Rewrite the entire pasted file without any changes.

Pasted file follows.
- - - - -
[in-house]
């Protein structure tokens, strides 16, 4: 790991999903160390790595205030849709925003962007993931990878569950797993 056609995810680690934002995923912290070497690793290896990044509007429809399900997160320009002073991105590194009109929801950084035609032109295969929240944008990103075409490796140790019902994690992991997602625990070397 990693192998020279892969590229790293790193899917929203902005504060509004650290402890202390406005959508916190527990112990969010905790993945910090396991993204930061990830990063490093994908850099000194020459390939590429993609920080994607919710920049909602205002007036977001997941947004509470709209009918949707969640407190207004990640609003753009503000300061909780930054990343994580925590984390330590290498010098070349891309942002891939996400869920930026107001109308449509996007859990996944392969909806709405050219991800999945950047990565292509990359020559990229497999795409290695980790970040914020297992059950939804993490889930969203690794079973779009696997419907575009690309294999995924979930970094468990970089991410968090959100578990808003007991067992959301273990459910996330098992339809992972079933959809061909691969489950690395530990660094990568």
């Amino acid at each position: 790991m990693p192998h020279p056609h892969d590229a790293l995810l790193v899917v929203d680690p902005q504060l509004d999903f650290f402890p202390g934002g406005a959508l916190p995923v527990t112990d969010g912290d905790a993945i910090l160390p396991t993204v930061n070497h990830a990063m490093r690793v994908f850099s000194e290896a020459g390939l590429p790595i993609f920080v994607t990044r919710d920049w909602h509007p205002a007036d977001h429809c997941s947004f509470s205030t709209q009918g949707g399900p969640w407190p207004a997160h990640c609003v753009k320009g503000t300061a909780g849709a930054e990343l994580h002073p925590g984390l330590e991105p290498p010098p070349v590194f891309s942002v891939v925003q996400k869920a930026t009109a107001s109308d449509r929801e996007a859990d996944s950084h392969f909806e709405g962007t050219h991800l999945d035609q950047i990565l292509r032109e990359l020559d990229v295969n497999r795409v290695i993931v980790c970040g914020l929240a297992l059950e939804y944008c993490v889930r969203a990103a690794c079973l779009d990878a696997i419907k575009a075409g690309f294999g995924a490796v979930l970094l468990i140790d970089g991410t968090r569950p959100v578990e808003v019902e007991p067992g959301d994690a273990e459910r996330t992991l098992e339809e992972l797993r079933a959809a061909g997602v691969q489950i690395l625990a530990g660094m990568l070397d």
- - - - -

[in-house]
């Protein structure tokens, strides 16, 4: 790991999903160390790595205030849709925003962007993931990878569950797993 056609995810680690934002995923912290070497690793290896990044509007429809399900997160320009002073991105590194009109929801950084035609032109295969929240944008990103075409490796140790019902994690992991997602625990070397 990693192998020279892969590229790293790193899917929203902005504060509004650290402890202390406005959508916190527990112990969010905790993945910090396991993204930061990830990063490093994908850099000194020459390939590429993609920080994607919710920049909602205002007036977001997941947004509470709209009918949707969640407190207004990640609003753009503000300061909780930054990343994580925590984390330590290498010098070349891309942002891939996400869920930026107001109308449509996007859990996944392969909806709405050219991800999945950047990565292509990359020559990229497999795409290695980790970040914020297992059950939804993490889930969203690794079973779009696997419907575009690309294999995924979930970094468990970089991410968090959100578990808003007991067992959301273990459910996330098992339809992972079933959809061909691969489950690395530990660094990568």
């Amino acid at each position: 790991m990693p192998h020279p056609h892969d590229a790293l995810l790193v899917v929203d680690p902005q504060l509004d999903f650290f402890p202390g934002g406005a959508l916190p995923v527990t112990d969010g912290d905790a993945i910090l160390p396991t993204v930061n070497h990830a990063m490093r690793v994908f850099s000194e290896a020459g390939l590429p790595i993609f920080v994607t990044r919710d920049w909602h509007p205002a007036d977001h429809c997941s947004f509470s205030t709209q009918g949707g399900p969640w407190p207004a997160h990640c609003v753009k320009g503000t300061a909780g849709a930054e990343l994580h002073p925590g984390l330590e991105p290498p010098p070349v590194f891309s942002v891939v925003q996400k869920a930026t009109a107001s109308d449509r929801e996007a859990d996944s950084h392969f909806e709405g962007t050219h991800l999945d035609q950047i990565l292509r032109e990359l020559d990229v295969n497999r795409v290695i993931v980790c970040g914020l929240a297992l059950e939804y944008c993490v889930r969203a990103a690794c079973l779009d990878a696997i419907k575009a075409g690309f294999g995924a490796v979930l970094l468990i140790d970089g991410t968090r569950p959100v578990e808003v019902e007991p067992g959301d994690a273990e459910r996330t992991l098992e339809e992972l797993r079933a959809a061909g997602v691969q489950i690395l625990a530990g660094m990568l070397d």